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I am reading Jech's Set Theory, in particular the chapter about large cardinals. After discussing measurable cardinals he moves on to weakly-compact cardinals, which have been discussed far earlier in the book.
I went back to the chapter dealing with weakly-compact cardinals and began retracing the definition.

Eventually, it came into this:

We denote $[k]^n = \{X \subset \kappa | |X| = n\}$. If $\lambda$ is a cardinal, we denote $\kappa \to (\lambda)^2$ when for every partition of $[\kappa]^2$ into $2$ we have $H \subset \kappa$ that is of cardinality $\lambda$, and for which $[H]^2$ is strictly in one part.

And we say that $\kappa$ is weakly-compact if it satisfies the property $\kappa \to (\kappa)^2$.

The problem is that I'm a bit lost in all those definitions, and not even sure about the $\kappa \to (\lambda)^2$ notation.

My questions are, if so, can someone help me make some sense into those definitions, and is there an equivalent definition for weakly-compact cardinals which can help me understand their properties better?

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2 Answers 2

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There are many ways to think of these definitions. Here's a way one can understand for example what $[\kappa]^2$ means and what it means to have a homogeneous subset, that I find intuitive.

Assume that you have a complete undirected graph with $\kappa$ many nodes. That means that you have $\kappa$ points and you connect every pair of them with a line. Now assume that we have two colours, red and blue, and that every line between two nodes is coloured either red or blue. A subset of these $\kappa$ nodes is called homogeneous if the lines between each and every of its nodes have the same colour (that's the same as saying that it has a complete subgraph whose lines are of one colour only).

Now we say that $\kappa\to(\lambda)^2$ is true if no matter how we paint those lines using two colours, we can find a homogeneous set of cardinality $\lambda$. That is, for every way we colour the lines we can find $\lambda$ many nodes that every line between them is of the same colour.

In other words, for every function $f:[\kappa]^2\to 2$ (you can think of this as a function that sends every two elements of $\kappa$ to one of the 2 colours) we can find a subset of $\kappa$ (let's call it$H$) that has cardinality $\lambda$ such that for every $x,y,z,w\in H$ we have $f({ x,y} )=f({ z,w} )$.

To generalize this if for every function $f:[\kappa]^n\to\mu$ (again you can see this as a function that sends every $n$ elements of $\kappa$ to one of the $\mu$ colours, or that it partitions the subsets of $\kappa$ of cardinality $n$ into $\mu$ partitions) we can find a set $H$ such that $\left|H\right|=\lambda$ and for every $x_1,\ldots,x_n,y_1,\ldots,y_n\in H$ we have $f({ x_1,\ldots,x_n} )=f({ y_1,\ldots,y_n} )$ then we say that $\kappa\to(\lambda)^n_\mu$ is true.

The arrow notation, even though appears weird at first is used because the property remains true if we replace the cardinal in the left side of the arrow with a larger cardinal or if we replace any cardinal in the right side of the arrow with a smaller cardinal (if the subscript in the left side of the arrow is omitted then it is assumed that it is 2). It should be obvious that the notation only has meaning if $\lambda<\kappa$.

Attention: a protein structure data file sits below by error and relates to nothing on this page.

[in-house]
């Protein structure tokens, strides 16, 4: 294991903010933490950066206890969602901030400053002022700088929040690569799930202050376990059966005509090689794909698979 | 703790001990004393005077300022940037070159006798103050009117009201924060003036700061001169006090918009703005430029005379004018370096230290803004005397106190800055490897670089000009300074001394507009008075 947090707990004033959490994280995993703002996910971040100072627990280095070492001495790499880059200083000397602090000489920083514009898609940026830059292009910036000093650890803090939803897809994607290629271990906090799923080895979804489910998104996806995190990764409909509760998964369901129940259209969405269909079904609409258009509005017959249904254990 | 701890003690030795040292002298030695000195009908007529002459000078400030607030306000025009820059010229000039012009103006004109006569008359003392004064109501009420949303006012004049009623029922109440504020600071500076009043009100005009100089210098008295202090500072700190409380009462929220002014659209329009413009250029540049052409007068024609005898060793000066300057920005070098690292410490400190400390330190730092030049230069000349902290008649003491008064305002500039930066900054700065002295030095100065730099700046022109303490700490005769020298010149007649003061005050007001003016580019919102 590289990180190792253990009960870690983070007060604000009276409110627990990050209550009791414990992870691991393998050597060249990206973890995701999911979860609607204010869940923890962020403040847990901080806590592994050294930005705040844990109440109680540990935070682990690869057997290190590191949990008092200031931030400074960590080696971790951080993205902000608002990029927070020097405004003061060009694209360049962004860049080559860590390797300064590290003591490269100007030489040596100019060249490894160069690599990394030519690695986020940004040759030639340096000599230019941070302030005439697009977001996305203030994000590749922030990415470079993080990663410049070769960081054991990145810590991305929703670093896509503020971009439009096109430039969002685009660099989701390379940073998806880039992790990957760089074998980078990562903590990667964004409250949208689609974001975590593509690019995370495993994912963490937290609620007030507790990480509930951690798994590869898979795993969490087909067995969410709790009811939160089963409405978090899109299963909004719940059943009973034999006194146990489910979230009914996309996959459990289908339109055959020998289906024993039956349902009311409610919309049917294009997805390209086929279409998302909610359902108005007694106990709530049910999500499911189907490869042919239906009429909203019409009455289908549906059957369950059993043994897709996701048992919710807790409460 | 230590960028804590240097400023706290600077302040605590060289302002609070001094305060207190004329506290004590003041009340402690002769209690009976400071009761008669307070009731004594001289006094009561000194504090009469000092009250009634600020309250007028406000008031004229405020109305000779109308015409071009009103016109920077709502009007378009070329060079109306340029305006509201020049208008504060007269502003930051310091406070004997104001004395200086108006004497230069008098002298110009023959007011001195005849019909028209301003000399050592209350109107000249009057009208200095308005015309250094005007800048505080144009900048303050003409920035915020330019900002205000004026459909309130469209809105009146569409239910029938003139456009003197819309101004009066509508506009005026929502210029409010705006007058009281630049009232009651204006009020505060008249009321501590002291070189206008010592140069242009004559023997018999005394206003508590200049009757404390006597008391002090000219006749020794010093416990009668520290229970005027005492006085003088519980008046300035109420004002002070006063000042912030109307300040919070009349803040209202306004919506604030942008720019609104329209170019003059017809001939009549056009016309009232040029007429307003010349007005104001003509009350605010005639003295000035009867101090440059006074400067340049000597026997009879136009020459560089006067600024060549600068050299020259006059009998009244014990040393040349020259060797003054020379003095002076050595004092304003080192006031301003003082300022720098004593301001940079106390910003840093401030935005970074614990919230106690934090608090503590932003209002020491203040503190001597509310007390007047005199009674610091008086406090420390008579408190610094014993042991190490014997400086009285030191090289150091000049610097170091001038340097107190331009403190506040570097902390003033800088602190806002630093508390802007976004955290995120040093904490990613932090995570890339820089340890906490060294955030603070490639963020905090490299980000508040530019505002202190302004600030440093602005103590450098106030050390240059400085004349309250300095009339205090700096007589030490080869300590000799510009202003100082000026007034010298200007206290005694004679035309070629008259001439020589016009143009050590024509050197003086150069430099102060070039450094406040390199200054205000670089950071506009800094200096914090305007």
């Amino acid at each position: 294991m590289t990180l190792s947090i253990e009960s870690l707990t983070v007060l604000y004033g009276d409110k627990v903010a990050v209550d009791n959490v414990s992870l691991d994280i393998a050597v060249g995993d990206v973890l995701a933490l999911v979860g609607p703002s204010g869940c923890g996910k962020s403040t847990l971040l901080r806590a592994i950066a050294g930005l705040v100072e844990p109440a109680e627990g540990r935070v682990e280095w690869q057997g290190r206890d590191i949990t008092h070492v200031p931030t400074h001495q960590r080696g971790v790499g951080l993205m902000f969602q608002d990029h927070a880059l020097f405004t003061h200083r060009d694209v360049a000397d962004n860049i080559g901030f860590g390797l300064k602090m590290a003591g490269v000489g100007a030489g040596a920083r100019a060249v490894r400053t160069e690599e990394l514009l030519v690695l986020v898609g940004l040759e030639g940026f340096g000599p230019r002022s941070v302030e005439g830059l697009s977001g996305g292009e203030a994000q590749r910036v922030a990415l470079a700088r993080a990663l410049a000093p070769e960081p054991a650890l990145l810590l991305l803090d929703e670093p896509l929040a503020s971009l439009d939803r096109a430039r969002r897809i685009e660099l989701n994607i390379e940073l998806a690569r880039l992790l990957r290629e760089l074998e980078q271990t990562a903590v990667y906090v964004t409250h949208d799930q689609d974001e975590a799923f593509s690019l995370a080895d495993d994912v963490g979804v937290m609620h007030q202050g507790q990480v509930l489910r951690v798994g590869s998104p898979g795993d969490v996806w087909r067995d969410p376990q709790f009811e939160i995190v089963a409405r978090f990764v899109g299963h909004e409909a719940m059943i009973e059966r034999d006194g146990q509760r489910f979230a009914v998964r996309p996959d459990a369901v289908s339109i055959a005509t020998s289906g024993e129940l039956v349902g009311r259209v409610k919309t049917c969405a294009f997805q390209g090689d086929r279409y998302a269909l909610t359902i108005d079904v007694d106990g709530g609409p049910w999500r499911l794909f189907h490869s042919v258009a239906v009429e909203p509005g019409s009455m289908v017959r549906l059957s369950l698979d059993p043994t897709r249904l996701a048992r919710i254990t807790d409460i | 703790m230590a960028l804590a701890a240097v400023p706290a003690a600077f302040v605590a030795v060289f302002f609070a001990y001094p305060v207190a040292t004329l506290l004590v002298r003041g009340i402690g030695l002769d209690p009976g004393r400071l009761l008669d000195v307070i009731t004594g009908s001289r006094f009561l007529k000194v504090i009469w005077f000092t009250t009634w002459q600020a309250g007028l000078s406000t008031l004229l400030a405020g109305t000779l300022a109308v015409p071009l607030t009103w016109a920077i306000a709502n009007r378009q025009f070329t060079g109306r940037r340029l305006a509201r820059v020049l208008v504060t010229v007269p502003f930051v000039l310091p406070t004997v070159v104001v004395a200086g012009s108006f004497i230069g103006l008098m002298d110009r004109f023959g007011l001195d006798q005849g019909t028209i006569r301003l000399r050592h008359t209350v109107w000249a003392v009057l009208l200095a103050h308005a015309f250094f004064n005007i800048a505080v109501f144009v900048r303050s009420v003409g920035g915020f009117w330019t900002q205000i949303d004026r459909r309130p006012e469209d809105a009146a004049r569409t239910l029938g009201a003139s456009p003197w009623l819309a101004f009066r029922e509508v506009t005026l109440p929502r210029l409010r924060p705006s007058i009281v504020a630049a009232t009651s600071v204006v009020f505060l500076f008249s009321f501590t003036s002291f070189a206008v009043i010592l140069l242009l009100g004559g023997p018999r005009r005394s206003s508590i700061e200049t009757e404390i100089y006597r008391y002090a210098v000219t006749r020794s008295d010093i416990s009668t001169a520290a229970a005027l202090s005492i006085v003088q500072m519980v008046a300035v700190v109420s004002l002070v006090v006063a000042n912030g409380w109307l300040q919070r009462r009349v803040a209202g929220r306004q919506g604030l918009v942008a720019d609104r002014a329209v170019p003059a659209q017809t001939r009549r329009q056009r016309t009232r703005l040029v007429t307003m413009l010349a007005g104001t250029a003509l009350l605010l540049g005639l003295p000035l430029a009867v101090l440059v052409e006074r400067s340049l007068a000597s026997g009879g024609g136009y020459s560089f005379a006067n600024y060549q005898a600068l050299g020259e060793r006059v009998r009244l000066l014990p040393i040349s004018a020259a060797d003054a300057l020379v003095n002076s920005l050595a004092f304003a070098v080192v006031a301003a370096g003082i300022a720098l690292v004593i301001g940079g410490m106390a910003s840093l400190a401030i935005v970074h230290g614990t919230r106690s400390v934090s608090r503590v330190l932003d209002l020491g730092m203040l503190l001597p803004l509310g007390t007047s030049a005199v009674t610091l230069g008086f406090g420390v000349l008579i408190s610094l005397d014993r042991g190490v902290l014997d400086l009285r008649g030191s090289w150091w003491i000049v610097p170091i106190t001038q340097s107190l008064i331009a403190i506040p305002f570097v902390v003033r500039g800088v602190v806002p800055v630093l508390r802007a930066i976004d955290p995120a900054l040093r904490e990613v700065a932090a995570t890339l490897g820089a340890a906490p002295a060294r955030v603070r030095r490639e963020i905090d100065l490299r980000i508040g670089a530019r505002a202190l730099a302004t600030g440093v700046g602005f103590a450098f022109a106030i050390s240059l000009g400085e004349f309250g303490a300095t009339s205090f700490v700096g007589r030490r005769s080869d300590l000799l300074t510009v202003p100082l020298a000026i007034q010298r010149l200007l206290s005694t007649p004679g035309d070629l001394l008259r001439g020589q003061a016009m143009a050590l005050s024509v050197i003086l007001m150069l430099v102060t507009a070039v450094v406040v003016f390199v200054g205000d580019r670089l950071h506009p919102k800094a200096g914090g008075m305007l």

There are many equivalent definitions of weakly compact cardinals. Jech's book mentions most of them, but here are some. If $\kappa$ is a cardinal then it is weakly compact iff:

$\kappa\to(\kappa)^2$ is true

$\kappa\to(\kappa)^n_\lambda$ where $\lambda<\kappa$ is true

$\kappa$ is inaccessible and has the tree property, that is, if you have a tree with height $\kappa$ and each level of the tree has less than $\kappa$ elements then it has a branch of length $\kappa$

$\kappa$ is $\prod^1_1\textrm{-indescribable}$.

$\kappa$ is inaccessible and the languages $\mathcal{L}_{\kappa,\omega}$ satisfy the weak compactness theorem (hence the name). This means that in a language where we allow $\lambda$ conjunctions and disjunctions (where $\lambda<\kappa$), if we have a set of sentences $\Sigma$ where$\left|\Sigma\right|=\kappa$ and every subset of $\Sigma$ with less than $\kappa$ sentences is satisfiable then $\Sigma$ is satisfiable.

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Let me add to Ivan's answer another equivalent characterization of weak compactness, which might appeal to you, as it makes them resemble miniature measurable cardinals.

Namely, if $\kappa$ is a cardinal and $\kappa^{<\kappa}=\kappa$, then $\kappa$ is weakly compact if and only if for every transitive set $M$ of size $\kappa$ with $\kappa\in M$, there is another transitive set $N$ and an elementary embedding $j:M\to N$ having critical point $\kappa$.

This embedding characterization admits myriad forms. For example, one can insist that $M\models ZF^-$ or even $M\models ZFC$, and that $M^{<\kappa}\subset M$, or that every $A\subset \kappa$ can be placed into such an $M$, and so on. One can even insist that $j\in N$, a property known as the Hauser property.

These various embedding formulations of weak compactness allow one to borrow many of the methods and techniques from much larger large cardinals, which are most often described in terms of embeddings, and apply them with weakly compact cardinals. For example, using Easton support forcing iterations, one can control the value of $2^\kappa$ while preserving the weak compactness of $\kappa$.

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Hello professor Hamkins. The property you mention in the second paragraph is very interesting, could you please tell me where I can find a proof of it? –  Camilo Arosemena May 1 at 3:41

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